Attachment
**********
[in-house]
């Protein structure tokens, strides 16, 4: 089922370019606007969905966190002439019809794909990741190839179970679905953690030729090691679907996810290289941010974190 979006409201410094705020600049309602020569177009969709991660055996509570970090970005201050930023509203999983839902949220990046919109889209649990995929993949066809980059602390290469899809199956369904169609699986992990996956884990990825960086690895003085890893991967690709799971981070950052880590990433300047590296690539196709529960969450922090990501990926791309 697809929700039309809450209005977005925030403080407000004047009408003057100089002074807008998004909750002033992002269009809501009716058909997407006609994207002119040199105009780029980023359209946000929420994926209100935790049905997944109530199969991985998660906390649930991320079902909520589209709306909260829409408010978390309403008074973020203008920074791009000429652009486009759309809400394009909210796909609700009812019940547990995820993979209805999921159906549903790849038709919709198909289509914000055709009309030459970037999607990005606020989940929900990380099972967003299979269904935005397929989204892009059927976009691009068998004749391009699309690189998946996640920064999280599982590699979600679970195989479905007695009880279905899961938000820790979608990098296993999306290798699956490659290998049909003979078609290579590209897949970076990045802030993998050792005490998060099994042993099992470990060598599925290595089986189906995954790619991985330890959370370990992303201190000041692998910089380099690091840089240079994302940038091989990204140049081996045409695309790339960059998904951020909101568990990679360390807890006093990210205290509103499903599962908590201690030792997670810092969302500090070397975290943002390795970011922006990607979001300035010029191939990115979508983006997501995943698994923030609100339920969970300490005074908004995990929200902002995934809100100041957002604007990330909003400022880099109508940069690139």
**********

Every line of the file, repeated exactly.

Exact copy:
[in-house]
């Protein structure tokens, strides 16, 4: 089922370019606007969905966190002439019809794909990741190839179970679905953690030729090691679907996810290289941010974190 979006409201410094705020600049309602020569177009969709991660055996509570970090970005201050930023509203999983839902949220990046919109889209649990995929993949066809980059602390290469899809199956369904169609699986992990996956884990990825960086690895003085890893991967690709799971981070950052880590990433300047590296690539196709529960969450922090990501990926791309 697809929700039309809450209005977005925030403080407000004047009408003057100089002074807008998004909750002033992002269009809501009716058909997407006609994207002119040199105009780029980023359209946000929420994926209100935790049905997944109530199969991985998660906390649930991320079902909520589209709306909260829409408010978390309403008074973020203008920074791009000429652009486009759309809400394009909210796909609700009812019940547990995820993979209805999921159906549903790849038709919709198909289509914000055709009309030459970037999607990005606020989940929900990380099972967003299979269904935005397929989204892009059927976009691009068998004749391009699309690189998946996640920064999280599982590699979600679970195989479905007695009880279905899961938000820790979608990098296993999306290798699956490659290998049909003979078609290579590209897949970076990045802030993998050792005490998060099994042993099992470990060598599925290595089986189906995954790619991985330890959370370990992303201190000041692998910089380099690091840089240079994302940038091989990204140049081996045409695309790339960059998904951020909101568990990679360390807890006093990210205290509103499903599962908590201690030792997670810092969302500090070397975290943002390795970011922006990607979001300035010029191939990115979508983006997501995943698994923030609100339920969970300490005074908004995990929200902002995934809100100041957002604007990330909003400022880099109508940069690139």